This season has had a unique texture. It has been anything but smooth. Inconsistency has plagued the Ravens, particularly on the road. Our quarterback has weathered a barrage of criticism normally earmarked for a losing team, not one who has won more games than any other quarterback over the last 4 years.

As fans we’ve waited for the Ravens to gel, to show signs of peaking. And we still wait.

It doesn’t seem that long ago that the Ravens opened the season annihilating their bitter arch rival the Pittsburgh Steelers 35-7. Was that their peak?

Does it even matter?

Actually it doesn’t. What has happened is over and done. All the statistics are part of history for both teams. Past successes or failures have no influence upon what happens today. For the players today it is all about preparation both physically and mentally; winning more of their assignments than they lose; it’s about adjustments and execution.

It’s about winning and losing.

Winning has kept the Ravens’ season alive and to stay alive they will have to repeat what they did two years ago in Foxborough.

As an analyst of the team, I think the Ravens will pull off the upset in a nail biter today and they will go on to represent the AFC in Super Bowl XLVI. It will be a rematch of Super Bowl XXXV.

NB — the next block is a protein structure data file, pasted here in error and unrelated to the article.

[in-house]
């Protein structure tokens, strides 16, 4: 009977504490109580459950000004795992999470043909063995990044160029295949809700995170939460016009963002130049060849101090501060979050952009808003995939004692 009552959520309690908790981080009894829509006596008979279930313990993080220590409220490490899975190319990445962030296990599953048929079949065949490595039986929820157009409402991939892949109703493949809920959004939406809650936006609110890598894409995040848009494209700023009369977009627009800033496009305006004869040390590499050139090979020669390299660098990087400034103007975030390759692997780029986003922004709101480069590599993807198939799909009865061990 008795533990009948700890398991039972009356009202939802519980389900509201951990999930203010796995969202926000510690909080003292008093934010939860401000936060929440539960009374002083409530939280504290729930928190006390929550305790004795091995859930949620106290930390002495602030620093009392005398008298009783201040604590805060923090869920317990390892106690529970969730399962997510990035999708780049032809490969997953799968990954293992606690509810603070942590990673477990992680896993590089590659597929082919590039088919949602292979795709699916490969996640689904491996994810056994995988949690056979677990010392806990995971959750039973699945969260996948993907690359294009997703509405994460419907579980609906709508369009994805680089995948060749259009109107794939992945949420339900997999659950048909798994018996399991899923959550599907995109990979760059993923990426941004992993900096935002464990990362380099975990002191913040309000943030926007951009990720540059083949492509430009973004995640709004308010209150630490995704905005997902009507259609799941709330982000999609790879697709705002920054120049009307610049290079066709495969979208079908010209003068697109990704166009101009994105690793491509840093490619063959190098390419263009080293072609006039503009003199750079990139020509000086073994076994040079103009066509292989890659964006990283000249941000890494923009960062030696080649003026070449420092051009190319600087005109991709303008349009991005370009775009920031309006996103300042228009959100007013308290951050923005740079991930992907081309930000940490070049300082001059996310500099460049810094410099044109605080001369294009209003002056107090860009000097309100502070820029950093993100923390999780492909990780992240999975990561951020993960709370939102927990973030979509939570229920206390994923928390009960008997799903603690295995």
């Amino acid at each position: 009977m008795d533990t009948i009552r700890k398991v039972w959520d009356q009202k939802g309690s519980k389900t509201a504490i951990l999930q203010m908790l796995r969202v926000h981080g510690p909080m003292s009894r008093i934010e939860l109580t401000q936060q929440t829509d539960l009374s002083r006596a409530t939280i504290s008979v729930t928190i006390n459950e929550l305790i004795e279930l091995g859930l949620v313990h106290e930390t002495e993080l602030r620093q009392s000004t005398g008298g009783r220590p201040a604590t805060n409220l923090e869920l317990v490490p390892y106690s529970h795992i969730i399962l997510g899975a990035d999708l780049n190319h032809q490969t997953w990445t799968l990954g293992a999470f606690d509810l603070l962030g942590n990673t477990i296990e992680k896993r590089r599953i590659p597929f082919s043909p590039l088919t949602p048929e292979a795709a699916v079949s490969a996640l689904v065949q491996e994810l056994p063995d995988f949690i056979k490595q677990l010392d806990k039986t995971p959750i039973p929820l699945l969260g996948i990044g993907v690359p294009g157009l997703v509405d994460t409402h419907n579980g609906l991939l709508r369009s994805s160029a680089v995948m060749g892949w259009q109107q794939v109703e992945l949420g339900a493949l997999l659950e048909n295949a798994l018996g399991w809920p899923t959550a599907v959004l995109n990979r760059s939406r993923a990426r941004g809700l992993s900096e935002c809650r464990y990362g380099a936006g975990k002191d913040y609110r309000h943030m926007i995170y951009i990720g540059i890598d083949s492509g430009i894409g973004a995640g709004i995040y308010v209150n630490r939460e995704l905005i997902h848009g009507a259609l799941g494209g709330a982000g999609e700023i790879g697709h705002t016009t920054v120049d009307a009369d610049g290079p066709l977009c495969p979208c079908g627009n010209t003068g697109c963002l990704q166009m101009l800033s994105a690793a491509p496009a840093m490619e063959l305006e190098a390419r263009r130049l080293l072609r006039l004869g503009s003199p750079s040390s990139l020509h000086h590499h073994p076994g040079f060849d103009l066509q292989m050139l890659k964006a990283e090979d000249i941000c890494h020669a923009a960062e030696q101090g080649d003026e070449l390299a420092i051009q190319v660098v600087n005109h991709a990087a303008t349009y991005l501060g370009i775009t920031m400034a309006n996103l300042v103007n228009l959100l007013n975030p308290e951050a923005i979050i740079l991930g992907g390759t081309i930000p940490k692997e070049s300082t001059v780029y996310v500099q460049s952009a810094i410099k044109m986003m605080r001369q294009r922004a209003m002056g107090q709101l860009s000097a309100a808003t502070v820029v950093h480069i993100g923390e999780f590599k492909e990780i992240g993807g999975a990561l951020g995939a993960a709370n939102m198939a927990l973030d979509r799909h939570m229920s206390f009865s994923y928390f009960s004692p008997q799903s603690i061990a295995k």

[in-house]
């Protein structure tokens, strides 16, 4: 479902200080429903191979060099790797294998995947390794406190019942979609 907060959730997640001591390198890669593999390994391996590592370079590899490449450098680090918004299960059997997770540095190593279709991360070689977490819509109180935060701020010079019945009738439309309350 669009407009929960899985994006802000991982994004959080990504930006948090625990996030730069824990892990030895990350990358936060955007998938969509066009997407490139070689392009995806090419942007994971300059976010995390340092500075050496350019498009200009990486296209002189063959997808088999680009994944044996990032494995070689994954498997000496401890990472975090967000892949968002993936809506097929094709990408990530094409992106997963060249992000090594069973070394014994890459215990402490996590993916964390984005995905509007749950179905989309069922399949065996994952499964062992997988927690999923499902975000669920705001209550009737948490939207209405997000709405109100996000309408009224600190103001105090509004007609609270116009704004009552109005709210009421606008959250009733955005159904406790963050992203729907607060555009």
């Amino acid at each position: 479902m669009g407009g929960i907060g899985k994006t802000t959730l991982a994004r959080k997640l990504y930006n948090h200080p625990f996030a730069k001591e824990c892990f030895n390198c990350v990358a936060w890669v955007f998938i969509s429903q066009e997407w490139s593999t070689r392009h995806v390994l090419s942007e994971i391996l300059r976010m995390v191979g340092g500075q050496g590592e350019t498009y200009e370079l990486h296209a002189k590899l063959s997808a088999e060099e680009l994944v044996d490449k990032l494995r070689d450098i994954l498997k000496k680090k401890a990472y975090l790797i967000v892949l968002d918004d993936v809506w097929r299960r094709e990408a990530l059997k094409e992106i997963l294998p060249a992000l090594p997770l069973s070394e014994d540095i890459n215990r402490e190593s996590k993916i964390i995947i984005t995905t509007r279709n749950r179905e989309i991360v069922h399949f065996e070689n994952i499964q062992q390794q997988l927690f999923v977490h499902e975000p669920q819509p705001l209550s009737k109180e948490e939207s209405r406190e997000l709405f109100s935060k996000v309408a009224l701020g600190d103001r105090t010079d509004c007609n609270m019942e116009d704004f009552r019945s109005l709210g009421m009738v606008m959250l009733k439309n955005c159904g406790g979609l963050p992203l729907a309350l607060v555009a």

As a fan of the Ravens of course I want to see them succeed for reasons I can’t even begin to count. But mostly I want the buzz in this town to continue. We are intoxicated by the Ravens. We bathe in a sea of purple – together. The team’s success has galvanized the community. Neighbors seem like family; strangers like friends; problems are mere temporary blips on life’s radar screen.

It’s as though all is good in the world when the Ravens are winning. We talk and walk and behave like the community we want to be.

I think back to the magical 2000 season. The day that the Ravens won the Super Bowl there was one arrest made in Baltimore – one! Some dude was outside of some bar taking care of “business”. He didn’t want to wait in the bathroom line.

Yet for a moment in time we put aside our troubles and became one within Ravens Nation.

It can be that way again – a big town stuck in the shadows of DC and Philadelphia, the Rodney Dangerfield of the East Coast, can become the town everyone is talking about if only the Ravens can put together 120 minutes of outstanding football. It starts today with 60 minutes of that flavor in New England.

Ray Lewis deserves it.

Ed Reed deserves it.

Joe Flacco deserves it.

And our city, unfairly cast as nothing more than a cesspool of violence, STD’s and questionable politics, deserves it.

Let’s do this!

DOMINATE!

Be RELENTLESS!

PLAY LIKE RAVENS!